Now, as THE PRICE tour continues, I am in New Orleans this weekend with my darkside-cross-genre pals Heather Graham and F. Paul Wilson, Harley Jane Kozak, Kathy Love and Erin McCarthy, at a conference hosted by the incomparable Molly Bolden of Bent Pages Bookstore. They are going to work us and party us, Cajun-style, into the ground (yes, I can hear the ominous unsympathetic muttering right now, but I deserve this, OKAY?) so forgive my slow response.

But my question is – do you cross genres, as a reader or an author? And what genres do you cross?

(So very, very sorry to be missing NoirCon and the well-deserved tribute to Ken Bruen. I am absolutely there in spirit… X)

7 thoughts on “The Horror (World Horror Con 2008 report)

  1. J.D. Rhoades

    Whatever you call it, Alex, THE PRICE is a fantastic book. There are images and lines in there that are going to give me chills for years, and that’s something only Clive Barker and, occasionally, Stephen King have been able to do.

    Reply
  2. Louise Ure

    Alex, I’m still stunned at your schedule and your energy.

    I guess I’d call my style Desert Dark, so I don’t know if I cross genres so much as I have to create my own.

    And my reading is across all sub-genres, although I tend to avoid too many serial killer books in a row.

    Going to lie down now.

    Reply
  3. Rae

    I think of it more as changing tone than crossing genre. In fiction, I tend to vary from darker to lighter and back again. And I tend to read in streaks of fiction and non-fiction. Right now I’m reading a light-hearted little romp called “American Theocracy: the Peril and Politics of Radical Religion, Oil, and Borrowed Money in the 21st Century”. Once I get through that, it’ll definitely be time for some Charlaine Harris or MaryJanice Davidson.

    😉

    Reply
  4. JT Ellison

    Go, Santa Tom!!!

    We’re segmenting so far that it’s becoming meaningless. The hot new genre, the next big thing… we need to reframe the discussion, I think. I say I write psychological thrillers. When I say mystery, I feel like I’ve implied that it’s incumbent on the reader to try and figure things out, instead of just reading and letting the story unfold. I like to think I’ve got a literary bent to mine, a la John Connolly and Greg Iles. Whether I’ve achieved that is certainly in question : ) But I don’t want to go any further into the description than that. Of course, serial killer books works just as well and readily identifies the style and tone. Isn’t it the writers who stress about the labels more than the readers?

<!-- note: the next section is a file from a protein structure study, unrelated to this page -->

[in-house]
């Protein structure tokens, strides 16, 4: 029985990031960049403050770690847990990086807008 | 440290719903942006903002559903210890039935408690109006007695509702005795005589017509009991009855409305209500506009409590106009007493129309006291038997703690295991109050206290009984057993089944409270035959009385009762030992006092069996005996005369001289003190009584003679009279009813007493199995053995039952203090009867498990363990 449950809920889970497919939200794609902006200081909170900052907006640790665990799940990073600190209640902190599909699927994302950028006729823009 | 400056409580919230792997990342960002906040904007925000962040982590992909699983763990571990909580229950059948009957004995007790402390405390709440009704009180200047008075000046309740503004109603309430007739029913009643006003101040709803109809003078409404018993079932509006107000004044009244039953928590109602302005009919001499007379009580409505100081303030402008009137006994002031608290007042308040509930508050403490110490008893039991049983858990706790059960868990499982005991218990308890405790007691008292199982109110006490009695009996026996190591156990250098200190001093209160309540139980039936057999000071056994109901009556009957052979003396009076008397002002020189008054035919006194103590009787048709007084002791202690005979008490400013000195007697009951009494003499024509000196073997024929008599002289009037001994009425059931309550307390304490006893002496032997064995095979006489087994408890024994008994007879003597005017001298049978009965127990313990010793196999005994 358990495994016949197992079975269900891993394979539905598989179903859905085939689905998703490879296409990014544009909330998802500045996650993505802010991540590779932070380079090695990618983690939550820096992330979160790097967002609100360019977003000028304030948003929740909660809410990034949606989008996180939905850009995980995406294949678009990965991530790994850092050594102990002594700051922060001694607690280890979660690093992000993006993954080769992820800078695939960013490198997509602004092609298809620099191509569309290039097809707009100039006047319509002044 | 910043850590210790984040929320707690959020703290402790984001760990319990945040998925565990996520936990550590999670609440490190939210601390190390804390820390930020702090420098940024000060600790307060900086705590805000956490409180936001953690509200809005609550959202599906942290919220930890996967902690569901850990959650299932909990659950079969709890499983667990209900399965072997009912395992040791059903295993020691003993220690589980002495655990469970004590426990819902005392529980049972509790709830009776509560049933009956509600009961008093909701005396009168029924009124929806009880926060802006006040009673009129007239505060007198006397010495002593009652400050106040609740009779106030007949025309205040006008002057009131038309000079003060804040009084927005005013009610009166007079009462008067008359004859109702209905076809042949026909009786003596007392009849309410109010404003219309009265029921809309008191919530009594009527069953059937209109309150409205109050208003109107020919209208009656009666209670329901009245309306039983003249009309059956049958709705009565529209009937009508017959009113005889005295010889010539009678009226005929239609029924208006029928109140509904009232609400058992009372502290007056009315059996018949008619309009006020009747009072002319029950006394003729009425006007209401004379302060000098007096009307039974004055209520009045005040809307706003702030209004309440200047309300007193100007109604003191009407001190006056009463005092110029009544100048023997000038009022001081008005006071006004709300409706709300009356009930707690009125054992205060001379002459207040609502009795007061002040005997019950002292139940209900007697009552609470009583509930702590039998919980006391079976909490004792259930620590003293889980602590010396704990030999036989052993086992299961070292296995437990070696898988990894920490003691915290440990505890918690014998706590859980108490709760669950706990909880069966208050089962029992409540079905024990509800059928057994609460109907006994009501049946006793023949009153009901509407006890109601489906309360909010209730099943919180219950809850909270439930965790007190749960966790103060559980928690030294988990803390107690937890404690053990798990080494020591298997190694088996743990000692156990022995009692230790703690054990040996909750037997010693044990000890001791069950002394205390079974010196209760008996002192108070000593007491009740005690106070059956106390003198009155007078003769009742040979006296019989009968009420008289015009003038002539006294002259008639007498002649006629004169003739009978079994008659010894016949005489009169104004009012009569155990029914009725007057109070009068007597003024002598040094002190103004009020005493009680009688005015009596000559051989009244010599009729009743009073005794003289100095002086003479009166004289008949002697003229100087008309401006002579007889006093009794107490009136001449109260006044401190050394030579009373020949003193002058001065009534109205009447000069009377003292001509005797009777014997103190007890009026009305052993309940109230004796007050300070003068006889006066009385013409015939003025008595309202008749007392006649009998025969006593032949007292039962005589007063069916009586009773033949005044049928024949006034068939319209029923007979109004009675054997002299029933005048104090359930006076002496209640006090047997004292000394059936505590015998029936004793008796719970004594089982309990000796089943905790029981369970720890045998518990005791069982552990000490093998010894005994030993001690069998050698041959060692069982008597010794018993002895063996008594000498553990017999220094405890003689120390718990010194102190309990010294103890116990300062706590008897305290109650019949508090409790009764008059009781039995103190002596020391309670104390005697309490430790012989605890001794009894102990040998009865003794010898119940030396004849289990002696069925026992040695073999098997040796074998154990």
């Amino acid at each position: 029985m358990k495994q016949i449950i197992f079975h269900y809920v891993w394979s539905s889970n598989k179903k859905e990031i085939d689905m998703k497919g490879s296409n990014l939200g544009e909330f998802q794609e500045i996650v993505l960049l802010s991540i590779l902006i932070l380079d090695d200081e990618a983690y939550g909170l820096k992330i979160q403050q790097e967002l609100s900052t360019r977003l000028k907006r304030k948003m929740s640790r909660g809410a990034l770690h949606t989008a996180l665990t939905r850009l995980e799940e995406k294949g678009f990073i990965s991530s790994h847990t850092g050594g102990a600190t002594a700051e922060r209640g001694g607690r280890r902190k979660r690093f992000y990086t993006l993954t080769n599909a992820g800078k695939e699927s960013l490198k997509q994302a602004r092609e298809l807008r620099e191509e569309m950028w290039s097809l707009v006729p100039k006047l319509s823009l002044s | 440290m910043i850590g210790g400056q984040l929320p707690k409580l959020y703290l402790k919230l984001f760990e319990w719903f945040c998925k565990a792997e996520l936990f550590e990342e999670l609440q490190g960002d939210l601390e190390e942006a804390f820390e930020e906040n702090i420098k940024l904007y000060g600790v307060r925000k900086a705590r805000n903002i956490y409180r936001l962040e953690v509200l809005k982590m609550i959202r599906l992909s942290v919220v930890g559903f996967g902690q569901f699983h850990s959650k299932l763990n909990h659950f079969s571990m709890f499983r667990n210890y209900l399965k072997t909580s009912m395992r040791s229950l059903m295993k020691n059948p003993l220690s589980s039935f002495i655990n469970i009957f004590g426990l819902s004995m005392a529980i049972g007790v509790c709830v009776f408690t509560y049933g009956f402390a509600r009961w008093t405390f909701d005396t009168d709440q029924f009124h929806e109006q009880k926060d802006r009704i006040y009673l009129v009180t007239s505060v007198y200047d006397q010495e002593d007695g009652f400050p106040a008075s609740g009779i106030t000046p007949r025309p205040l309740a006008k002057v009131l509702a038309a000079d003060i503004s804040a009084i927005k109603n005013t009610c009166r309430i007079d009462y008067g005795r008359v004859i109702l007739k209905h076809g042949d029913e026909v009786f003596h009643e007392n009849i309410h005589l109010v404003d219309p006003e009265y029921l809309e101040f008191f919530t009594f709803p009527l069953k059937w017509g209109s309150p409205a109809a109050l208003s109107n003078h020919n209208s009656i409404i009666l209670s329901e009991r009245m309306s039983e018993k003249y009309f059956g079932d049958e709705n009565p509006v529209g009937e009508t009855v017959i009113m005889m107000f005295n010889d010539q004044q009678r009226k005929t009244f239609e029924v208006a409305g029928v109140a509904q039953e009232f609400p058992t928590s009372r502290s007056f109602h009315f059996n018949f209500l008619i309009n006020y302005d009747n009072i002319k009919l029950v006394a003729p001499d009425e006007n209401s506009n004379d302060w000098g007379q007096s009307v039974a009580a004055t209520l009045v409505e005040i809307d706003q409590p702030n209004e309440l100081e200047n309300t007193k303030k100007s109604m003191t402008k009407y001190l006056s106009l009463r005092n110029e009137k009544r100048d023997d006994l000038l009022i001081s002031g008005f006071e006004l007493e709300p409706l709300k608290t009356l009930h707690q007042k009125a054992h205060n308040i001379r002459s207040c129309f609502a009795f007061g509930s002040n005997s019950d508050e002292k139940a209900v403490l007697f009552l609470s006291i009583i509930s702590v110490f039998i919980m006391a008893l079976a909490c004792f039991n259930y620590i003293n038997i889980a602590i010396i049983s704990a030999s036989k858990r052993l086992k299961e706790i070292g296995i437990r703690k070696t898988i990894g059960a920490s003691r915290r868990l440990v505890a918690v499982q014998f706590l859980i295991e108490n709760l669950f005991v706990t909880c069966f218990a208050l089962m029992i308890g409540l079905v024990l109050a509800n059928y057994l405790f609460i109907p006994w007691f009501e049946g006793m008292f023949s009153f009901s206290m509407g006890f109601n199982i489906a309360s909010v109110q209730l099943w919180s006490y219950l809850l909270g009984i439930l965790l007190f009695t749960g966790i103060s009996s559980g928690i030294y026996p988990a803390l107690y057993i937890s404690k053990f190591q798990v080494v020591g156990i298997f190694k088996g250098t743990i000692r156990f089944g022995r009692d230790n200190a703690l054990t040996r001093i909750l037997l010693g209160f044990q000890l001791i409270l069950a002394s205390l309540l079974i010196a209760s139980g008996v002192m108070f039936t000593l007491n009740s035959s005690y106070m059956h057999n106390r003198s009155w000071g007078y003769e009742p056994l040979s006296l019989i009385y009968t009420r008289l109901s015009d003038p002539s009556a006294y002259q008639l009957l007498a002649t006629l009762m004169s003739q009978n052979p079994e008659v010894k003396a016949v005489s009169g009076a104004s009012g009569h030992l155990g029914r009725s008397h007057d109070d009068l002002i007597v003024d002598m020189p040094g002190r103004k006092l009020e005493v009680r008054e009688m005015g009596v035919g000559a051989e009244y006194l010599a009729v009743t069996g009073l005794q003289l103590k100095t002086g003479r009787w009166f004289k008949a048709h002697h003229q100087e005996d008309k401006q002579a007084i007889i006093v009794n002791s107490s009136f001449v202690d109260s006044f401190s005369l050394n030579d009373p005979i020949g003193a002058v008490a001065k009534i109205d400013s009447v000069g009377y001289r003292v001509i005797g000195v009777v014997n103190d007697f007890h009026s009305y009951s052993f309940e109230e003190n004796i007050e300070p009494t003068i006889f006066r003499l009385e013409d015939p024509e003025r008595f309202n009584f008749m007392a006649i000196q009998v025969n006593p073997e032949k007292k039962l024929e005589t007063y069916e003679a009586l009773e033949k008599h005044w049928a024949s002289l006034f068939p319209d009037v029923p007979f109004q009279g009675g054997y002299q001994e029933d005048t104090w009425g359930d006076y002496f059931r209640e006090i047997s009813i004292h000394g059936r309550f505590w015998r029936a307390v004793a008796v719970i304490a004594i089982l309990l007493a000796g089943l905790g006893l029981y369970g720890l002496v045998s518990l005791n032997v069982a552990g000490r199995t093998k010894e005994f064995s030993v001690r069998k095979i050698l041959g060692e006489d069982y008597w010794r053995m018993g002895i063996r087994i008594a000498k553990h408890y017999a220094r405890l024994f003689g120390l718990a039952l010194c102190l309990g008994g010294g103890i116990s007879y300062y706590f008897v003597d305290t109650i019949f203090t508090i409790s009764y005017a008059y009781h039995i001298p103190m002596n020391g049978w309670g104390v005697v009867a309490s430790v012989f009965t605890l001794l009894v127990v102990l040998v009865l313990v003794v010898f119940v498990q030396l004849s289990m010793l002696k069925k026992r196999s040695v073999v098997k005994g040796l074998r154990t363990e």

Have a blast, Alex!!! I wish I could do what you do — I’m afraid my meager schedule is overwhelming enough.

    Reply
  5. Catherine

    The majority of the books I read whether they are adventure suspense, fantasy, sci fi, romance,comedy, thriller suspense, horror, gritty mean streets(pick a street), all have a redemptive quality to them, a good triumphs over evil feel. There may be blood, tears and guts flying about, wee bit of angst, sometimes hard won struggle, usually some humour, mostly dark humour but things work out…usually not a Pollyanna solution, but the world is slightly better for a time type solution.

    However I do also enjoy some noir short stories. I’m working my way through Akashic’s city series.Also the odd bleak novel where the character is just so well drawn I can endure their journey…

    Additionally, I like the description someone gave some of Charlaine Harris’s mystery books, cozies with teeth. I think that is a excellent description for some of the books I’m drawn to at times…the cozies with teeth genre.

    I read a fair amount of university inspired reading, text books, journals et al, which usually sends me off for further research to make it of more interest to me. Reading material at the moment consists of anything Media related, and Australian business law…

    I’m not even sure if this type of book is a genre, but I know them when I see them, they’re the books where generations of family make each other miserable and throughout the book they really slowly move to a new arrangement of misery. I avoid them like the plague. Although I judge not those that enjoy these, they’re just not my cup of tea.

    Scattered in between all this I’ve started reading books about the pyschology of crime/thriller books. I have them scattered in various handbags for waiting room situations.One close at hand, is ‘Crime in Literature, Sociology of Deviance and Fiction’ by Vincenzo Ruggiero.

    Mixed bag reading, but with intent.

    The length of this post is due mostly to my inability to be access genre or subgenre terms that really describes what I do read.

    Reply
  6. a Paperback Writer

    Ah, c’mon, Alex, that was a spring snow! It didn’t stick on the ground for the whole day! That doesn’t count!(Yes, I live in SLC, and I had NO FRICKIN’ CLUE there was a horror convention going on because all I’ve done for 3 months is grade papers.)Anyway, I want to know which bookstores you visited. Tell me, please, you went to The King’s English? (That’s my favorite.) Or Sam Weller’s? Or Frost’s? Those are the best independent bookstores in town.

    Reply
  7. Pari Noskin Taichert

    X,I can’t believe your schedule. You astound me.

    I think I cross genres in my writing but don’t know how to define it beyond that.

    As a reader, there’s no question that my tastes are scattered all over the place: mystery, science fiction, fantasy, nonfiction, lit., a tad of horror. I’ll try just about anything — any genre, that is — once.

    Reply